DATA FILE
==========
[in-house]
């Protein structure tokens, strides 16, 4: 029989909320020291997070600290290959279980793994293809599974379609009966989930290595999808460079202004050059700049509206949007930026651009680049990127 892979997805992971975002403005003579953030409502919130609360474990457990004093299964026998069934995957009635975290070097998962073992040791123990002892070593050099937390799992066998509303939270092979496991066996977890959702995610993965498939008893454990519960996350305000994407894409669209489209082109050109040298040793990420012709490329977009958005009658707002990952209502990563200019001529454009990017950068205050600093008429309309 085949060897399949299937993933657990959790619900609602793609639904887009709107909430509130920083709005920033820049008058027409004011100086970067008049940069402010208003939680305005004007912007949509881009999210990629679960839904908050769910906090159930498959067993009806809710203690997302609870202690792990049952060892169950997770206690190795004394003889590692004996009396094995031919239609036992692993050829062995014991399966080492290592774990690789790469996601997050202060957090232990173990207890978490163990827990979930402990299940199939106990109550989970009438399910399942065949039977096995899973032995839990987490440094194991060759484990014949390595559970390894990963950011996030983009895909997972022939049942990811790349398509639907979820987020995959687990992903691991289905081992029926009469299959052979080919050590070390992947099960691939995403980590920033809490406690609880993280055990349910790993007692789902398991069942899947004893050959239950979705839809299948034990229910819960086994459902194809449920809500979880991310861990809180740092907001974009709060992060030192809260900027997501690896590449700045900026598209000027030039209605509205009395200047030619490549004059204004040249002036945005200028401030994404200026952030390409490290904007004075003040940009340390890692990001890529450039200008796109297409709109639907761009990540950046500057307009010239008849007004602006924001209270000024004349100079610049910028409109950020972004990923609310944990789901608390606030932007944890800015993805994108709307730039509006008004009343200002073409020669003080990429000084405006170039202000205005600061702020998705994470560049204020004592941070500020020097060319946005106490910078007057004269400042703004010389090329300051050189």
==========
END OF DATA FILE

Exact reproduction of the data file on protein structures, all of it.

[in-house]
């Protein structure tokens, strides 16, 4: 029989909320020291997070600290290959279980793994293809599974379609009966989930290595999808460079202004050059700049509206949007930026651009680049990127 892979997805992971975002403005003579953030409502919130609360474990457990004093299964026998069934995957009635975290070097998962073992040791123990002892070593050099937390799992066998509303939270092979496991066996977890959702995610993965498939008893454990519960996350305000994407894409669209489209082109050109040298040793990420012709490329977009958005009658707002990952209502990563200019001529454009990017950068205050600093008429309309 085949060897399949299937993933657990959790619900609602793609639904887009709107909430509130920083709005920033820049008058027409004011100086970067008049940069402010208003939680305005004007912007949509881009999210990629679960839904908050769910906090159930498959067993009806809710203690997302609870202690792990049952060892169950997770206690190795004394003889590692004996009396094995031919239609036992692993050829062995014991399966080492290592774990690789790469996601997050202060957090232990173990207890978490163990827990979930402990299940199939106990109550989970009438399910399942065949039977096995899973032995839990987490440094194991060759484990014949390595559970390894990963950011996030983009895909997972022939049942990811790349398509639907979820987020995959687990992903691991289905081992029926009469299959052979080919050590070390992947099960691939995403980590920033809490406690609880993280055990349910790993007692789902398991069942899947004893050959239950979705839809299948034990229910819960086994459902194809449920809500979880991310861990809180740092907001974009709060992060030192809260900027997501690896590449700045900026598209000027030039209605509205009395200047030619490549004059204004040249002036945005200028401030994404200026952030390409490290904007004075003040940009340390890692990001890529450039200008796109297409709109639907761009990540950046500057307009010239008849007004602006924001209270000024004349100079610049910028409109950020972004990923609310944990789901608390606030932007944890800015993805994108709307730039509006008004009343200002073409020669003080990429000084405006170039202000205005600061702020998705994470560049204020004592941070500020020097060319946005106490910078007057004269400042703004010389090329300051050189």